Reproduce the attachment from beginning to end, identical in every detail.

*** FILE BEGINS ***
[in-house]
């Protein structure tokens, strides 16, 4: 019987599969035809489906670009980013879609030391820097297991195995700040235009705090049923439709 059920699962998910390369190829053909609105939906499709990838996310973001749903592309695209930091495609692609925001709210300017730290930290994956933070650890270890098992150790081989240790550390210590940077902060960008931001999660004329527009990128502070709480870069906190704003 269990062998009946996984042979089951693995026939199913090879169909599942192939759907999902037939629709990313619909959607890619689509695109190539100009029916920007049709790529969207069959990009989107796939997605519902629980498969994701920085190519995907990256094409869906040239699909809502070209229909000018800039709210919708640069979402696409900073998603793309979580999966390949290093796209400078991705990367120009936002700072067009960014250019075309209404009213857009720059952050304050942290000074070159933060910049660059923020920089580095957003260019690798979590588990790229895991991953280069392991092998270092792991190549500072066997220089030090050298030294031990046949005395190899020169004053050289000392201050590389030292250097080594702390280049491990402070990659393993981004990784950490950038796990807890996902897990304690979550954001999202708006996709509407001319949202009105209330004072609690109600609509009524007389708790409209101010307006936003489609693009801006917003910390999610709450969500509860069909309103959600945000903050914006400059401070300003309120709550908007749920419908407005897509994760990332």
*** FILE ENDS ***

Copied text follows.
[in-house]
């Protein structure tokens, strides 16, 4: 019987599969035809489906670009980013879609030391820097297991195995700040235009705090049923439709 059920699962998910390369190829053909609105939906499709990838996310973001749903592309695209930091495609692609925001709210300017730290930290994956933070650890270890098992150790081989240790550390210590940077902060960008931001999660004329527009990128502070709480870069906190704003 269990062998009946996984042979089951693995026939199913090879169909599942192939759907999902037939629709990313619909959607890619689509695109190539100009029916920007049709790529969207069959990009989107796939997605519902629980498969994701920085190519995907990256094409869906040239699909809502070209229909000018800039709210919708640069979402696409900073998603793309979580999966390949290093796209400078991705990367120009936002700072067009960014250019075309209404009213857009720059952050304050942290000074070159933060910049660059923020920089580095957003260019690798979590588990790229895991991953280069392991092998270092792991190549500072066997220089030090050298030294031990046949005395190899020169004053050289000392201050590389030292250097080594702390280049491990402070990659393993981004990784950490950038796990807890996902897990304690979550954001999202708006996709509407001319949202009105209330004072609690109600609509009524007389708790409209101010307006936003489609693009801006917003910390999610709450969500509860069909309103959600945000903050914006400059401070300003309120709550908007749920419908407005897509994760990332």